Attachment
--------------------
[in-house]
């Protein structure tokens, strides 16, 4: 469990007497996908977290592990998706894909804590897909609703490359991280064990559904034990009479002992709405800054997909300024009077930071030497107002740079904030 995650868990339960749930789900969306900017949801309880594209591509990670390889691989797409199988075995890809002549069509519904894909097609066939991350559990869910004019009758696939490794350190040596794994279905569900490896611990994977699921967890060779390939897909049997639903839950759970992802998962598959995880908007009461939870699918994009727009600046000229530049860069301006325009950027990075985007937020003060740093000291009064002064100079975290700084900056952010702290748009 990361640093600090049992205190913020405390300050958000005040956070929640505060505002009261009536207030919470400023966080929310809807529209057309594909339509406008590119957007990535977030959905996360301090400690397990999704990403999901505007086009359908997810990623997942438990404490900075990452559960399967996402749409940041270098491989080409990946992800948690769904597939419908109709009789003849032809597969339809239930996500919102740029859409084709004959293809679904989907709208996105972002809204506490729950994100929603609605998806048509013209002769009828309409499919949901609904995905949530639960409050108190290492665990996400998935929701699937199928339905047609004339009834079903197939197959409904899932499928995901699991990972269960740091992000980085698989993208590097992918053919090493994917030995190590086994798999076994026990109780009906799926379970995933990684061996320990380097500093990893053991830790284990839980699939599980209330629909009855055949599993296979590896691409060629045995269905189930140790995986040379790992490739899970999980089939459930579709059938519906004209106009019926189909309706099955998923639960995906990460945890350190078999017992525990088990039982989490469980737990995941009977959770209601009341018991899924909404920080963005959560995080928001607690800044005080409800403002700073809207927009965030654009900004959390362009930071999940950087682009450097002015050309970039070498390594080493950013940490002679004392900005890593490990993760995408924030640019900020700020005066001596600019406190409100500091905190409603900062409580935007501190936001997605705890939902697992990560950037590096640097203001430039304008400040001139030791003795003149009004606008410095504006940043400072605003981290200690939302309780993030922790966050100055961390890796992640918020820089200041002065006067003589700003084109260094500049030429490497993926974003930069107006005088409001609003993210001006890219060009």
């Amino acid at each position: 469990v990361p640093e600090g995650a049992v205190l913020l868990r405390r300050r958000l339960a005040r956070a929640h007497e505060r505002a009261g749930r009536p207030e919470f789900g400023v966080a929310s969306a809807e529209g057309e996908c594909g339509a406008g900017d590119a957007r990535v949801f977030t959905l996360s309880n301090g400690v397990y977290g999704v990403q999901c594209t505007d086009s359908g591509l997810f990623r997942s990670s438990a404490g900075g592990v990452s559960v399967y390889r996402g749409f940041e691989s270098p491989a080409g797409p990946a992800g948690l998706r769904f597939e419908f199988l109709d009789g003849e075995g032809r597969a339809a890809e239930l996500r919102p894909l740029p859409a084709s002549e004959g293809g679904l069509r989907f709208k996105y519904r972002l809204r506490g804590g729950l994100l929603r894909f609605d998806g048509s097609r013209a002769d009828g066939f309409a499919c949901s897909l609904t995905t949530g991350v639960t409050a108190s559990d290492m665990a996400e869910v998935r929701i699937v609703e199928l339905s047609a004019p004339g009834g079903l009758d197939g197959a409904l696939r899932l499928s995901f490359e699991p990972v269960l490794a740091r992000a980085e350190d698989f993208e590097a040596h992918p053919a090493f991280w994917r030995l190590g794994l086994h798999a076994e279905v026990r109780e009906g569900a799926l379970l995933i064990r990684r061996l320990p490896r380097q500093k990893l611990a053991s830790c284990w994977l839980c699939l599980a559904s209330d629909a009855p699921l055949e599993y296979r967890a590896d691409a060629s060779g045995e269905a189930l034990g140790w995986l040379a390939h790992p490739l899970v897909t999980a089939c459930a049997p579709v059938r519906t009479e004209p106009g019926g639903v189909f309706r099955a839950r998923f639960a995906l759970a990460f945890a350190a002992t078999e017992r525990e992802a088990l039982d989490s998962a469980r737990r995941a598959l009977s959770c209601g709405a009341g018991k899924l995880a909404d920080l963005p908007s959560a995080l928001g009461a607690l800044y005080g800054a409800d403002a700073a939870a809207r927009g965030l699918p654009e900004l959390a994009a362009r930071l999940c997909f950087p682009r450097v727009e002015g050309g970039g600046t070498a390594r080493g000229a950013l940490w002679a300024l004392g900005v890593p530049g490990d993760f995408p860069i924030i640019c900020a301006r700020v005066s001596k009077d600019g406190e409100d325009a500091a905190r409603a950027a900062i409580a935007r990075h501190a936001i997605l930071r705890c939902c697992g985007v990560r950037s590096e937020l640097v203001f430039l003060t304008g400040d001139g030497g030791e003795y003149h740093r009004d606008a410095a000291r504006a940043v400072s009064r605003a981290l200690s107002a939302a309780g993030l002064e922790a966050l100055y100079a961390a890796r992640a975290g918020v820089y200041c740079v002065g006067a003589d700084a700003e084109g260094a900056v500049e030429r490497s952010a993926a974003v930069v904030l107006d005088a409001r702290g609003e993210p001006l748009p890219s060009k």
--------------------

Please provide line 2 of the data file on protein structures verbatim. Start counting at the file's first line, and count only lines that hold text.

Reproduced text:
């Protein structure tokens, strides 16, 4: 469990007497996908977290592990998706894909804590897909609703490359991280064990559904034990009479002992709405800054997909300024009077930071030497107002740079904030 995650868990339960749930789900969306900017949801309880594209591509990670390889691989797409199988075995890809002549069509519904894909097609066939991350559990869910004019009758696939490794350190040596794994279905569900490896611990994977699921967890060779390939897909049997639903839950759970992802998962598959995880908007009461939870699918994009727009600046000229530049860069301006325009950027990075985007937020003060740093000291009064002064100079975290700084900056952010702290748009 990361640093600090049992205190913020405390300050958000005040956070929640505060505002009261009536207030919470400023966080929310809807529209057309594909339509406008590119957007990535977030959905996360301090400690397990999704990403999901505007086009359908997810990623997942438990404490900075990452559960399967996402749409940041270098491989080409990946992800948690769904597939419908109709009789003849032809597969339809239930996500919102740029859409084709004959293809679904989907709208996105972002809204506490729950994100929603609605998806048509013209002769009828309409499919949901609904995905949530639960409050108190290492665990996400998935929701699937199928339905047609004339009834079903197939197959409904899932499928995901699991990972269960740091992000980085698989993208590097992918053919090493994917030995190590086994798999076994026990109780009906799926379970995933990684061996320990380097500093990893053991830790284990839980699939599980209330629909009855055949599993296979590896691409060629045995269905189930140790995986040379790992490739899970999980089939459930579709059938519906004209106009019926189909309706099955998923639960995906990460945890350190078999017992525990088990039982989490469980737990995941009977959770209601009341018991899924909404920080963005959560995080928001607690800044005080409800403002700073809207927009965030654009900004959390362009930071999940950087682009450097002015050309970039070498390594080493950013940490002679004392900005890593490990993760995408924030640019900020700020005066001596600019406190409100500091905190409603900062409580935007501190936001997605705890939902697992990560950037590096640097203001430039304008400040001139030791003795003149009004606008410095504006940043400072605003981290200690939302309780993030922790966050100055961390890796992640918020820089200041002065006067003589700003084109260094500049030429490497993926974003930069107006005088409001609003993210001006890219060009």